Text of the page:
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Published September 16, 2013, 09:40 AM

Sound power

In agriculture, a new idea can take a few years to catch on, so the Fargo, N.D.-based makers of a new wireless blockage and flow monitor for air seeding implements say they’re pleased about the adoption of their idea, having already been on the market for three years.

By: Mikkel Pates, Agweek

WEST FARGO, N.D. — In agriculture, a new idea can take a few years to catch on, so the Fargo, N.D.-based makers of a new wireless blockage and flow monitor for air seeding implements say they’re pleased about the adoption of their idea, having already been on the market for three years.

Intelligent Agricultural Solutions was promoting one of those ideas at Big Iron in West Fargo, N.D., Sept. 10 to 12. IAS is a joint venture of Appareo Systems LLC and Amity Technology LLC of Fargo.

IAS’s product is an acoustic-based system that monitors every opener on an implement and uses the Apple iPad to display blockages or reduced flow. Amity implements have used the patented system exclusively since 2012.

The IAS system acts much like a medical stethoscope. Seed or fertilizer passes through the system in a stream that will hit a metal membrane, creating a sound that is transmitted through a hollow “sound tube.” The sound is fed into a box on each manifold that turns an analog signal to a digital signal, to be read and transmitted — wirelessly — to the cab.

“You don’t need cellular data or coverage,” says Bobby Volesky, sales manager for the product. “Then we display it on an iPad, a very user-friendly device that many people already have. You just download a simple app that displays it.”

The biggest question farmers had at the show about the device was, “Does it work?” Volesky says. “It’s sort of the same question with everything. You wonder about the angle the sensor takes. But we need that because we need to capture as much sound as we can.”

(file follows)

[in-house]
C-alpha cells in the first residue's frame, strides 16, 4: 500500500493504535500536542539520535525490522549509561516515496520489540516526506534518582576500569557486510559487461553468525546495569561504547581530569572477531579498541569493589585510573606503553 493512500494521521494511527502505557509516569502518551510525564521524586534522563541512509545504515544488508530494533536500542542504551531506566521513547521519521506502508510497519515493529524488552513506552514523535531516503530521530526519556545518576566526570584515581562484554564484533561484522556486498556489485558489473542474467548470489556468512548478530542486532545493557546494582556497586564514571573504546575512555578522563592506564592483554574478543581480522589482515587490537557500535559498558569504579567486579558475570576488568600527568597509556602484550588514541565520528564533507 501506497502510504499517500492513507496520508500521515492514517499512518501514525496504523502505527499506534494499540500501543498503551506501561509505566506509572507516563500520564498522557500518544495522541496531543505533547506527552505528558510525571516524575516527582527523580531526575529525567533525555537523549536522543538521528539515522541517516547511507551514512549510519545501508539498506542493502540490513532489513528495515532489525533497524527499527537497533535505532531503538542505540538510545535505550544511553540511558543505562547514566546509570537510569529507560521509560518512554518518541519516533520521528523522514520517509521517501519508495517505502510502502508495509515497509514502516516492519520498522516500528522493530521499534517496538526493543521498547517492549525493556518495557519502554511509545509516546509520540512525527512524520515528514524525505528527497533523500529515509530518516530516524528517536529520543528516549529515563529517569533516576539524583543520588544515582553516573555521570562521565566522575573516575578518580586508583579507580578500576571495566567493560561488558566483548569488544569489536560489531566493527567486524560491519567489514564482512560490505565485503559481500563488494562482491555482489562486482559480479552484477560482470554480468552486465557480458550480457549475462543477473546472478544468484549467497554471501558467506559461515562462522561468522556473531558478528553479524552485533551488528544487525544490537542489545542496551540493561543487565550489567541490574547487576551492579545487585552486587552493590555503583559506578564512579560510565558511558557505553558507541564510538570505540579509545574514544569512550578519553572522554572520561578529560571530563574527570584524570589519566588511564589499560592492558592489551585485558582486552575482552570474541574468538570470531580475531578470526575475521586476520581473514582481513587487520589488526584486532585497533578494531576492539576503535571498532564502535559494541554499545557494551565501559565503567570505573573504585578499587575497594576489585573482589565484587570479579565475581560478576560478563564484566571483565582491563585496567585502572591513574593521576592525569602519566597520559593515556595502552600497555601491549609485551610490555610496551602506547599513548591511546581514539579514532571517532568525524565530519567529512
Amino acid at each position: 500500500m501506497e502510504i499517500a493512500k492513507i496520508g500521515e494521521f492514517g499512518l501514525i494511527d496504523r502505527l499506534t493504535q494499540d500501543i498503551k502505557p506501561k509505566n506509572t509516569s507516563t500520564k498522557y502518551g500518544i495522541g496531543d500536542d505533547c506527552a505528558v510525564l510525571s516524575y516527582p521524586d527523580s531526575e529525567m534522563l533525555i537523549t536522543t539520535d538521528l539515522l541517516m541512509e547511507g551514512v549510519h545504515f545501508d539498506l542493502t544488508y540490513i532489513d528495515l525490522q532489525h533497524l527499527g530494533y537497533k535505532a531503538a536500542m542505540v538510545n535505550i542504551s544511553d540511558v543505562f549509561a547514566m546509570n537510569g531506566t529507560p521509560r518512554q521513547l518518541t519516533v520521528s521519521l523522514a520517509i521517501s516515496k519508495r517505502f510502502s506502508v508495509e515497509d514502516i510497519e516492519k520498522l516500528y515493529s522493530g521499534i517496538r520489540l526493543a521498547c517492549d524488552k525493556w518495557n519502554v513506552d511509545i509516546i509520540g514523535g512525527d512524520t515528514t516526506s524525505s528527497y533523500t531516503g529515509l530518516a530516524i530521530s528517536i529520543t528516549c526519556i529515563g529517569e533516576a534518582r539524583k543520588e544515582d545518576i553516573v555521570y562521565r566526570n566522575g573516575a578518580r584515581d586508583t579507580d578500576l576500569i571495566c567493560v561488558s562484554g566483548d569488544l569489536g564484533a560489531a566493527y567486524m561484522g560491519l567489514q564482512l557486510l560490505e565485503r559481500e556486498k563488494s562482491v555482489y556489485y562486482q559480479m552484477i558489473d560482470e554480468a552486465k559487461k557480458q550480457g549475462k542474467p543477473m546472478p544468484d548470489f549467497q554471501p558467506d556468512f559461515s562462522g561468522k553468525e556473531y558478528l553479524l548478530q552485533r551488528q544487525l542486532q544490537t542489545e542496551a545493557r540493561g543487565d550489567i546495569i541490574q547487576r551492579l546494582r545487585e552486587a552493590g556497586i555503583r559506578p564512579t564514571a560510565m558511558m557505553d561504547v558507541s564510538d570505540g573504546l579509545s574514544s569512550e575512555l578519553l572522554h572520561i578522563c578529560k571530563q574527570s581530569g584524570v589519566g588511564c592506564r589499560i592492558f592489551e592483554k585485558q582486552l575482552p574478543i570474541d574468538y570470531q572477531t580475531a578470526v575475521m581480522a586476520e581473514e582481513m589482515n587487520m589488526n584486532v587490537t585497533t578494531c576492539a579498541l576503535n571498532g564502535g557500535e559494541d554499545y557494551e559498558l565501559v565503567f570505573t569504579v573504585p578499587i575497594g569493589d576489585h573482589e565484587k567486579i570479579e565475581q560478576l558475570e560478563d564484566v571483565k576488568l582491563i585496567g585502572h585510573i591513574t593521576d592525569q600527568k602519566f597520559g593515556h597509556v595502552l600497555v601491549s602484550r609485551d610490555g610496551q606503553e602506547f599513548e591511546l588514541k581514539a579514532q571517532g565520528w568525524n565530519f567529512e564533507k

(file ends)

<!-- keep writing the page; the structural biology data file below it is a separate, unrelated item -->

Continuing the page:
The companies chose steel for the membrane to make a sound signal that can be distinguished from other ambient tractor and machine noise for the proper sponginess or flexibility.

Now they’re ready

More farmers are using iPads because their younger generations or spouses use them. At this point, farmers are becoming more familiar with the tablets. Volesky says the product is available for only iPads, which means the company only has to support one operating system.

Before this year, farmers were telling company representatives they were going to let early adapters try the devices before putting their money down.

One “headwind” the company is working against is that, in general, blockage monitors haven’t worked as well as farmers expect.

“We have a system that does work well, but I think folks are waiting for someone else to say, ‘Yup, this is real; this works,’” says Jeff Johnson, vice president of business development for IAS.

David Batcheller, president and chief operating officer of Appareo Systems, says Appareo and Amity found that most of the issues with the product involved wiring failures on the electrical after-market monitors.

Batcheller says the application costs vary, but customers are typically told to budget around $100 per run that needs to be monitored. A 64-run, 50-foot drill would be roughly a $6,400 system.

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